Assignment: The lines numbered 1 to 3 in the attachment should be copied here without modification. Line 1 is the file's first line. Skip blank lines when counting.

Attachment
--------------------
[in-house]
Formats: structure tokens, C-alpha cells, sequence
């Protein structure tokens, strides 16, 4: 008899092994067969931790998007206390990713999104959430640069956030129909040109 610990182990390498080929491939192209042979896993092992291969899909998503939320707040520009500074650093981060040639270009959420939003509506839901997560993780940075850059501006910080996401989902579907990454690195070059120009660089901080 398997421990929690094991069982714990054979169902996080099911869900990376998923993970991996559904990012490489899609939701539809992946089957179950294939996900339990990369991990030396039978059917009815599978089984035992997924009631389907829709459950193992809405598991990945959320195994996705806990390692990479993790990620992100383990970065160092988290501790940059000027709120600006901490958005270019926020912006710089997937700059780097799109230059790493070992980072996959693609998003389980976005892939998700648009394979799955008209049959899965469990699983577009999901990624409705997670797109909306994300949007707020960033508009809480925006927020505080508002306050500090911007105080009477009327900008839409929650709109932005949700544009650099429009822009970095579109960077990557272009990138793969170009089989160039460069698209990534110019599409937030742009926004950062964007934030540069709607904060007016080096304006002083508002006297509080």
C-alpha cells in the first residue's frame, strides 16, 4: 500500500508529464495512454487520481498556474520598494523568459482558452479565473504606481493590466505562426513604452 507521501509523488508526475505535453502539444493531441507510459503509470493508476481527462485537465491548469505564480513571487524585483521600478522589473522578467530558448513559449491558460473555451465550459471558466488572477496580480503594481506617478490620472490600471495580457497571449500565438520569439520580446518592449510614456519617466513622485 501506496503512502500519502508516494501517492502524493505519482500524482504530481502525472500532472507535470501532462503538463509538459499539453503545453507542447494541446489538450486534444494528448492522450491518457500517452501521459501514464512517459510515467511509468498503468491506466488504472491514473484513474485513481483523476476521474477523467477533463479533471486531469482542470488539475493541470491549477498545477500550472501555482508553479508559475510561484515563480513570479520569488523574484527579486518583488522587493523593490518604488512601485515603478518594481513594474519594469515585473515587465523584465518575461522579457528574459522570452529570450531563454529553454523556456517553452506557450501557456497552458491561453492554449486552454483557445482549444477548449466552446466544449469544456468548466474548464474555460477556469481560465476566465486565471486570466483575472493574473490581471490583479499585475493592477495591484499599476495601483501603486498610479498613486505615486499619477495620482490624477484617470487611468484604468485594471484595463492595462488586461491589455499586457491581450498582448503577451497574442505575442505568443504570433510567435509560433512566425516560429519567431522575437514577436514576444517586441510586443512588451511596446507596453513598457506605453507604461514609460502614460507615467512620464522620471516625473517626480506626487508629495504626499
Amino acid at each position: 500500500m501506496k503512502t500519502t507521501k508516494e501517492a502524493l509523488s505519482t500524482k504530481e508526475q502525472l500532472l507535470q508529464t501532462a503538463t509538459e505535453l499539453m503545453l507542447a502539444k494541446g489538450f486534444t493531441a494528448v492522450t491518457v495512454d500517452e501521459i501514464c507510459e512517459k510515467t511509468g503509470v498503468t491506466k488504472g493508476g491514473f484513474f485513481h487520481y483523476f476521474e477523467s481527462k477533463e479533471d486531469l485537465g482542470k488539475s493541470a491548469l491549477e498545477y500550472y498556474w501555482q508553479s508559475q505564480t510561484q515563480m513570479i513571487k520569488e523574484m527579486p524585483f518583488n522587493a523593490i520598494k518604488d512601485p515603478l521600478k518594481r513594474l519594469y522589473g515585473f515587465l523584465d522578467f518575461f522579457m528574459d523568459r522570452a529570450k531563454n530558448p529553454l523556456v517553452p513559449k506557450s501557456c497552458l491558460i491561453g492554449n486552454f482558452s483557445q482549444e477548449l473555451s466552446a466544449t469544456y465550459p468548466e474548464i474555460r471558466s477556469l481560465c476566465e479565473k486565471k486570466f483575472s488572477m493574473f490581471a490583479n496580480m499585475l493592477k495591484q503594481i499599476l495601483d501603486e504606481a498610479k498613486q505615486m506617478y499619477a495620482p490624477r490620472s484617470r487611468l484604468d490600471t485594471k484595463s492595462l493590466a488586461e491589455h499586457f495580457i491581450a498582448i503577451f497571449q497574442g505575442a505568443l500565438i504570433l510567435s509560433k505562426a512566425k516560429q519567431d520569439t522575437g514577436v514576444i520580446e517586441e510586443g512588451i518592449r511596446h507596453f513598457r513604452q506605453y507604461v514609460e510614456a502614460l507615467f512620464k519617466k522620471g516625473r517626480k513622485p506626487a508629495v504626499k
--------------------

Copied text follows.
[in-house]
Formats: structure tokens, C-alpha cells, sequence
């Protein structure tokens, strides 16, 4: 008899092994067969931790998007206390990713999104959430640069956030129909040109 610990182990390498080929491939192209042979896993092992291969899909998503939320707040520009500074650093981060040639270009959420939003509506839901997560993780940075850059501006910080996401989902579907990454690195070059120009660089901080 398997421990929690094991069982714990054979169902996080099911869900990376998923993970991996559904990012490489899609939701539809992946089957179950294939996900339990990369991990030396039978059917009815599978089984035992997924009631389907829709459950193992809405598991990945959320195994996705806990390692990479993790990620992100383990970065160092988290501790940059000027709120600006901490958005270019926020912006710089997937700059780097799109230059790493070992980072996959693609998003389980976005892939998700648009394979799955008209049959899965469990699983577009999901990624409705997670797109909306994300949007707020960033508009809480925006927020505080508002306050500090911007105080009477009327900008839409929650709109932005949700544009650099429009822009970095579109960077990557272009990138793969170009089989160039460069698209990534110019599409937030742009926004950062964007934030540069709607904060007016080096304006002083508002006297509080």